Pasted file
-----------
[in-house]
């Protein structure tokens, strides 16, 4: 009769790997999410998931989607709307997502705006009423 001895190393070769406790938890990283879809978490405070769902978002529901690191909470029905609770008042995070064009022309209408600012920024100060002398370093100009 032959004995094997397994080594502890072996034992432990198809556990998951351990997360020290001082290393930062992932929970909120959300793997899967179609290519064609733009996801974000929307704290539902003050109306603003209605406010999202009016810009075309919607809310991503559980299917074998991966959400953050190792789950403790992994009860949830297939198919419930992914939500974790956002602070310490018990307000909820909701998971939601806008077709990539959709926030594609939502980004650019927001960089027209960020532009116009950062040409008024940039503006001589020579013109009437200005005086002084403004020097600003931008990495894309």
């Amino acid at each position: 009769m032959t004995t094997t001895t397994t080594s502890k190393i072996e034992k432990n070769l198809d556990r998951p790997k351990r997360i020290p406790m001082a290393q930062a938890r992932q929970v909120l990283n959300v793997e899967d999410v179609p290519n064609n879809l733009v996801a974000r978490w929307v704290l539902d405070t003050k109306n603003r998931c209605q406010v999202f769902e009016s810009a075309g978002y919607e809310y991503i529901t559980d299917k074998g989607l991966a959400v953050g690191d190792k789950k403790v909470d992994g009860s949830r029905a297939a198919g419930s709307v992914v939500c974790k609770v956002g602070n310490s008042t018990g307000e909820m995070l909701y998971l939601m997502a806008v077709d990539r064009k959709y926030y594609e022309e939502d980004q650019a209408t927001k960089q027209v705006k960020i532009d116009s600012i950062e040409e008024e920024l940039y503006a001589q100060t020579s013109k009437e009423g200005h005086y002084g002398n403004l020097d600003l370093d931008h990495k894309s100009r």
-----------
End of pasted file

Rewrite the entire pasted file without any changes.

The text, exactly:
[in-house]
């Protein structure tokens, strides 16, 4: 009769790997999410998931989607709307997502705006009423 001895190393070769406790938890990283879809978490405070769902978002529901690191909470029905609770008042995070064009022309209408600012920024100060002398370093100009 032959004995094997397994080594502890072996034992432990198809556990998951351990997360020290001082290393930062992932929970909120959300793997899967179609290519064609733009996801974000929307704290539902003050109306603003209605406010999202009016810009075309919607809310991503559980299917074998991966959400953050190792789950403790992994009860949830297939198919419930992914939500974790956002602070310490018990307000909820909701998971939601806008077709990539959709926030594609939502980004650019927001960089027209960020532009116009950062040409008024940039503006001589020579013109009437200005005086002084403004020097600003931008990495894309």
């Amino acid at each position: 009769m032959t004995t094997t001895t397994t080594s502890k190393i072996e034992k432990n070769l198809d556990r998951p790997k351990r997360i020290p406790m001082a290393q930062a938890r992932q929970v909120l990283n959300v793997e899967d999410v179609p290519n064609n879809l733009v996801a974000r978490w929307v704290l539902d405070t003050k109306n603003r998931c209605q406010v999202f769902e009016s810009a075309g978002y919607e809310y991503i529901t559980d299917k074998g989607l991966a959400v953050g690191d190792k789950k403790v909470d992994g009860s949830r029905a297939a198919g419930s709307v992914v939500c974790k609770v956002g602070n310490s008042t018990g307000e909820m995070l909701y998971l939601m997502a806008v077709d990539r064009k959709y926030y594609e022309e939502d980004q650019a209408t927001k960089q027209v705006k960020i532009d116009s600012i950062e040409e008024e920024l940039y503006a001589q100060t020579s013109k009437e009423g200005h005086y002084g002398n403004l020097d600003l370093d931008h990495k894309s100009r």